Brent crude prices edged closer to $51 a barrel, the highest level in two months, after US stockpiles fell more than analysts expected.
The global oil price benchmark rose 1.27 per cent to $50.84 per barrel while West Texas Intermediate (WTI) oil prices, the benchmark for the US, were trading 1.52 per cent higher at $48.62 per barrel.
US inventories dropped by 7.2m barrels in the week to 21 July while analysts expected a decline of just 2.6m barrels, according to official data published by the Energy Information Administration (EIA) today.
US production also fell marginally, adding to the overall drawdown in stocks.
"Today’s report has strengthened the bullish sentiment already prevailing in the market, although the longevity of the move remains in doubt," said Abhishek Kumar, senior energy analyst at Interfax Energy’s Global Gas Analytics.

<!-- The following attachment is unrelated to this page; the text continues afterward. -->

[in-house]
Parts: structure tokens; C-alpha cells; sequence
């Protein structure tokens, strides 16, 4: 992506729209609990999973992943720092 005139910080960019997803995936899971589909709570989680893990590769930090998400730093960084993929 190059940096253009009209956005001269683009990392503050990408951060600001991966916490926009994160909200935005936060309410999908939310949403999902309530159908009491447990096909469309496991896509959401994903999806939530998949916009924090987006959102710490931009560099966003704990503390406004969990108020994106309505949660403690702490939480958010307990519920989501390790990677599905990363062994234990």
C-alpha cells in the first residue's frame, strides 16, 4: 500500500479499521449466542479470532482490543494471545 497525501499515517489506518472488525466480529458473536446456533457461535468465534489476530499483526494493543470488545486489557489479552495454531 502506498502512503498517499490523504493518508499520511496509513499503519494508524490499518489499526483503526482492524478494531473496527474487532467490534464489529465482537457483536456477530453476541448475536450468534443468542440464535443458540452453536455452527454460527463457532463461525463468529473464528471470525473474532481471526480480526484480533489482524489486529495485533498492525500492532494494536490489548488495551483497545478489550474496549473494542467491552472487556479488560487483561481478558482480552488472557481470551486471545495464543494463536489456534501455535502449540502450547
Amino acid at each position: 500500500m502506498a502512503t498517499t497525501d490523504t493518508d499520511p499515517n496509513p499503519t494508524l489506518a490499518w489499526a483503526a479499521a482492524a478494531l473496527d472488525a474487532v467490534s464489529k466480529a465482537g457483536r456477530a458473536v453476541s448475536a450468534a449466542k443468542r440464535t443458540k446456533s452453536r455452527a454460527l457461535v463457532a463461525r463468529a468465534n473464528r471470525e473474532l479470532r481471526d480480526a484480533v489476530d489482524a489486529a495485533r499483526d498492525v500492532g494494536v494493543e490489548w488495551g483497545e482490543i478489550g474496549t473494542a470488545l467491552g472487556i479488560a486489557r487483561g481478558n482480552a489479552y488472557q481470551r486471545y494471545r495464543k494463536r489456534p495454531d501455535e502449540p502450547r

"Nevertheless, the country’s crude and gasoline stockpiles remain above their five-year averages, which will cap price gains."
The decline marked the fourth straight drop in US inventories, signalling to traders that the market really is moving closer to re-balancing.
However, bearish analysts worry the current oil price rally could encourage more production in the US, where a recent boom in shale production has contributed to a global supply glut.
"Relieved bulls should be careful what they wish for. Any price rebound will only embolden US shale producers at a time when rumours have started to emerge that the US shale boom is slowing," said PVM oil analyst Stephen Brennock.
Oil prices shot up around three per cent yesterday following a meeting among the Organisation of the Petroleum Exporting Countries (Opec) to discuss its deal with non-members to cut supply by 1.8m barrels per day (bpd).
At the cartel's meeting in St Petersburg, Saudi Arabia, its quasi leader, pledged to cut exports to 6.6m barrels per day (bpd) from next month, which is nearly 1m bpd lower than last year's export levels.